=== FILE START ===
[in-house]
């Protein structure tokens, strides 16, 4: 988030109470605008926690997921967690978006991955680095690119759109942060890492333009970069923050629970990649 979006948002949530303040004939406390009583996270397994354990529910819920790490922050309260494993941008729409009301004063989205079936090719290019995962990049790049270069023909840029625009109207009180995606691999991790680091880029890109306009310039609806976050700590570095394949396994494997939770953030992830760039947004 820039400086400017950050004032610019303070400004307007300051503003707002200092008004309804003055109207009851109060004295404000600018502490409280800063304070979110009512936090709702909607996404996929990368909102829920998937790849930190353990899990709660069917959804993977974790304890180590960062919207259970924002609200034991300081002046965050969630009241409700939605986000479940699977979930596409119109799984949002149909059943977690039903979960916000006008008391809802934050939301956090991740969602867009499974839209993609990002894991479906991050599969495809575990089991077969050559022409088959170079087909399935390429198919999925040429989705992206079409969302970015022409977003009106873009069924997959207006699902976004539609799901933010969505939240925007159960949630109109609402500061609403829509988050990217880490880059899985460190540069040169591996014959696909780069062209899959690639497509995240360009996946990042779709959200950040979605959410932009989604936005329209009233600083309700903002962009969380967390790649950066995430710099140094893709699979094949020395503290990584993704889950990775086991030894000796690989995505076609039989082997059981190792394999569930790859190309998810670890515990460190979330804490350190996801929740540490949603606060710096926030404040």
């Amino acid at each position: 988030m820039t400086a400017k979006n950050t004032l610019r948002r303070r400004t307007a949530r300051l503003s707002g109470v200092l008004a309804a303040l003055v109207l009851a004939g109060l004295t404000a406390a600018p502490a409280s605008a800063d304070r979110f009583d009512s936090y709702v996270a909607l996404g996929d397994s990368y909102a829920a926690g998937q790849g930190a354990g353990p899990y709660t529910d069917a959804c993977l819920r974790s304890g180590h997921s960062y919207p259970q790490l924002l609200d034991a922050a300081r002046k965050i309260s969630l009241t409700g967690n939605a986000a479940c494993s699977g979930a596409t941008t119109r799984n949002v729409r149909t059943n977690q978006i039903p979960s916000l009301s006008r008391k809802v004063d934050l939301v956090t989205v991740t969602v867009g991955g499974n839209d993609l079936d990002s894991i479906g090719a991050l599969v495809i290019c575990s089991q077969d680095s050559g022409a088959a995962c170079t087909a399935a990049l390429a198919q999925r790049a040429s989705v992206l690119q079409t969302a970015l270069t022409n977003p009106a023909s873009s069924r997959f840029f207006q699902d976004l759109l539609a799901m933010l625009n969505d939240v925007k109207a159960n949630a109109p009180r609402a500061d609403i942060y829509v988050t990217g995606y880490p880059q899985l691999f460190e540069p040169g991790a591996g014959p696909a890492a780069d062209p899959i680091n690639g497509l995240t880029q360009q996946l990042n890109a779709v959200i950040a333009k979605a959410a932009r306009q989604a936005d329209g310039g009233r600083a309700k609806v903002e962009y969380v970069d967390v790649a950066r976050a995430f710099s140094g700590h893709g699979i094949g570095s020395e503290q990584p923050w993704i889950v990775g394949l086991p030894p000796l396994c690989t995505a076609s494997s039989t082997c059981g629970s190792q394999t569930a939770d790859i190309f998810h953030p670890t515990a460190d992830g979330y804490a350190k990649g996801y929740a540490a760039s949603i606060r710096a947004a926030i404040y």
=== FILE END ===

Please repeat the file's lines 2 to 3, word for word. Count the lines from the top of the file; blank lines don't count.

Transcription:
């Protein structure tokens, strides 16, 4: 988030109470605008926690997921967690978006991955680095690119759109942060890492333009970069923050629970990649 979006948002949530303040004939406390009583996270397994354990529910819920790490922050309260494993941008729409009301004063989205079936090719290019995962990049790049270069023909840029625009109207009180995606691999991790680091880029890109306009310039609806976050700590570095394949396994494997939770953030992830760039947004 820039400086400017950050004032610019303070400004307007300051503003707002200092008004309804003055109207009851109060004295404000600018502490409280800063304070979110009512936090709702909607996404996929990368909102829920998937790849930190353990899990709660069917959804993977974790304890180590960062919207259970924002609200034991300081002046965050969630009241409700939605986000479940699977979930596409119109799984949002149909059943977690039903979960916000006008008391809802934050939301956090991740969602867009499974839209993609990002894991479906991050599969495809575990089991077969050559022409088959170079087909399935390429198919999925040429989705992206079409969302970015022409977003009106873009069924997959207006699902976004539609799901933010969505939240925007159960949630109109609402500061609403829509988050990217880490880059899985460190540069040169591996014959696909780069062209899959690639497509995240360009996946990042779709959200950040979605959410932009989604936005329209009233600083309700903002962009969380967390790649950066995430710099140094893709699979094949020395503290990584993704889950990775086991030894000796690989995505076609039989082997059981190792394999569930790859190309998810670890515990460190979330804490350190996801929740540490949603606060710096926030404040």
């Amino acid at each position: 988030m820039t400086a400017k979006n950050t004032l610019r948002r303070r400004t307007a949530r300051l503003s707002g109470v200092l008004a309804a303040l003055v109207l009851a004939g109060l004295t404000a406390a600018p502490a409280s605008a800063d304070r979110f009583d009512s936090y709702v996270a909607l996404g996929d397994s990368y909102a829920a926690g998937q790849g930190a354990g353990p899990y709660t529910d069917a959804c993977l819920r974790s304890g180590h997921s960062y919207p259970q790490l924002l609200d034991a922050a300081r002046k965050i309260s969630l009241t409700g967690n939605a986000a479940c494993s699977g979930a596409t941008t119109r799984n949002v729409r149909t059943n977690q978006i039903p979960s916000l009301s006008r008391k809802v004063d934050l939301v956090t989205v991740t969602v867009g991955g499974n839209d993609l079936d990002s894991i479906g090719a991050l599969v495809i290019c575990s089991q077969d680095s050559g022409a088959a995962c170079t087909a399935a990049l390429a198919q999925r790049a040429s989705v992206l690119q079409t969302a970015l270069t022409n977003p009106a023909s873009s069924r997959f840029f207006q699902d976004l759109l539609a799901m933010l625009n969505d939240v925007k109207a159960n949630a109109p009180r609402a500061d609403i942060y829509v988050t990217g995606y880490p880059q899985l691999f460190e540069p040169g991790a591996g014959p696909a890492a780069d062209p899959i680091n690639g497509l995240t880029q360009q996946l990042n890109a779709v959200i950040a333009k979605a959410a932009r306009q989604a936005d329209g310039g009233r600083a309700k609806v903002e962009y969380v970069d967390v790649a950066r976050a995430f710099s140094g700590h893709g699979i094949g570095s020395e503290q990584p923050w993704i889950v990775g394949l086991p030894p000796l396994c690989t995505a076609s494997s039989t082997c059981g629970s190792q394999t569930a939770d790859i190309f998810h953030p670890t515990a460190d992830g979330y804490a350190k990649g996801y929740a540490a760039s949603i606060r710096a947004a926030i404040y």